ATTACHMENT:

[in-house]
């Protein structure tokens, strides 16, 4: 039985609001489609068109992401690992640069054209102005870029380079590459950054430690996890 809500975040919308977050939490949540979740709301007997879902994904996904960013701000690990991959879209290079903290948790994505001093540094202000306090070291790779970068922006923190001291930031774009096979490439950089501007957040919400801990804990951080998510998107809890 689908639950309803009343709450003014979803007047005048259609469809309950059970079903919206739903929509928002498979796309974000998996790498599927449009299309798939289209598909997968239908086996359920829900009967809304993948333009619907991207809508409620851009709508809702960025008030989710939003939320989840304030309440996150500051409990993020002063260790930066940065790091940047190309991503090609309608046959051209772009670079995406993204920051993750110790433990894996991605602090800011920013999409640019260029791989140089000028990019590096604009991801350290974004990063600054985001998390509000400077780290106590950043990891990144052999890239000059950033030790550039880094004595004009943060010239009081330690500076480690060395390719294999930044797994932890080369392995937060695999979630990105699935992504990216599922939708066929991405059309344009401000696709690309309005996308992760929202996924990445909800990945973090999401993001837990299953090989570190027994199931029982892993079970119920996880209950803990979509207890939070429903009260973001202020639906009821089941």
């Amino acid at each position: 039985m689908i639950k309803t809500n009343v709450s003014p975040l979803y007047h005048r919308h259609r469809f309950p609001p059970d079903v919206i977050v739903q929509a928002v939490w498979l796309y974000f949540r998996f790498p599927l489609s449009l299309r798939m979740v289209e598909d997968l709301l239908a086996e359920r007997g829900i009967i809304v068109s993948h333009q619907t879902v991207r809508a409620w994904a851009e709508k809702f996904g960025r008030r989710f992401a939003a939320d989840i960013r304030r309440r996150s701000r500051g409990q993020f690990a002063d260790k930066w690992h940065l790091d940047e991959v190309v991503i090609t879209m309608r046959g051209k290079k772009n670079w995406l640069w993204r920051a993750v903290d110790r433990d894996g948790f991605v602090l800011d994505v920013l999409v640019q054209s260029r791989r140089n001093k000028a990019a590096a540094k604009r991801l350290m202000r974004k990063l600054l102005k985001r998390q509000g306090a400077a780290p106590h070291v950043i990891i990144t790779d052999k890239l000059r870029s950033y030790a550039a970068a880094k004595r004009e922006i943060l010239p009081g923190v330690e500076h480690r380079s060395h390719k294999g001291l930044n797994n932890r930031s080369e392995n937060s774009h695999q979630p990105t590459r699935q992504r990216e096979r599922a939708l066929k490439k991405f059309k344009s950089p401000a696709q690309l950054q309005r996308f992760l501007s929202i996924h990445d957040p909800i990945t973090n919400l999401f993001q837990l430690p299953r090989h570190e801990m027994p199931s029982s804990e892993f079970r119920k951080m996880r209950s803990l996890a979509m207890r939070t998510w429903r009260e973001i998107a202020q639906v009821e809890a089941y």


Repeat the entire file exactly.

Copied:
[in-house]
């Protein structure tokens, strides 16, 4: 039985609001489609068109992401690992640069054209102005870029380079590459950054430690996890 809500975040919308977050939490949540979740709301007997879902994904996904960013701000690990991959879209290079903290948790994505001093540094202000306090070291790779970068922006923190001291930031774009096979490439950089501007957040919400801990804990951080998510998107809890 689908639950309803009343709450003014979803007047005048259609469809309950059970079903919206739903929509928002498979796309974000998996790498599927449009299309798939289209598909997968239908086996359920829900009967809304993948333009619907991207809508409620851009709508809702960025008030989710939003939320989840304030309440996150500051409990993020002063260790930066940065790091940047190309991503090609309608046959051209772009670079995406993204920051993750110790433990894996991605602090800011920013999409640019260029791989140089000028990019590096604009991801350290974004990063600054985001998390509000400077780290106590950043990891990144052999890239000059950033030790550039880094004595004009943060010239009081330690500076480690060395390719294999930044797994932890080369392995937060695999979630990105699935992504990216599922939708066929991405059309344009401000696709690309309005996308992760929202996924990445909800990945973090999401993001837990299953090989570190027994199931029982892993079970119920996880209950803990979509207890939070429903009260973001202020639906009821089941």
């Amino acid at each position: 039985m689908i639950k309803t809500n009343v709450s003014p975040l979803y007047h005048r919308h259609r469809f309950p609001p059970d079903v919206i977050v739903q929509a928002v939490w498979l796309y974000f949540r998996f790498p599927l489609s449009l299309r798939m979740v289209e598909d997968l709301l239908a086996e359920r007997g829900i009967i809304v068109s993948h333009q619907t879902v991207r809508a409620w994904a851009e709508k809702f996904g960025r008030r989710f992401a939003a939320d989840i960013r304030r309440r996150s701000r500051g409990q993020f690990a002063d260790k930066w690992h940065l790091d940047e991959v190309v991503i090609t879209m309608r046959g051209k290079k772009n670079w995406l640069w993204r920051a993750v903290d110790r433990d894996g948790f991605v602090l800011d994505v920013l999409v640019q054209s260029r791989r140089n001093k000028a990019a590096a540094k604009r991801l350290m202000r974004k990063l600054l102005k985001r998390q509000g306090a400077a780290p106590h070291v950043i990891i990144t790779d052999k890239l000059r870029s950033y030790a550039a970068a880094k004595r004009e922006i943060l010239p009081g923190v330690e500076h480690r380079s060395h390719k294999g001291l930044n797994n932890r930031s080369e392995n937060s774009h695999q979630p990105t590459r699935q992504r990216e096979r599922a939708l066929k490439k991405f059309k344009s950089p401000a696709q690309l950054q309005r996308f992760l501007s929202i996924h990445d957040p909800i990945t973090n919400l999401f993001q837990l430690p299953r090989h570190e801990m027994p199931s029982s804990e892993f079970r119920k951080m996880r209950s803990l996890a979509m207890r939070t998510w429903r009260e973001i998107a202020q639906v009821e809890a089941y």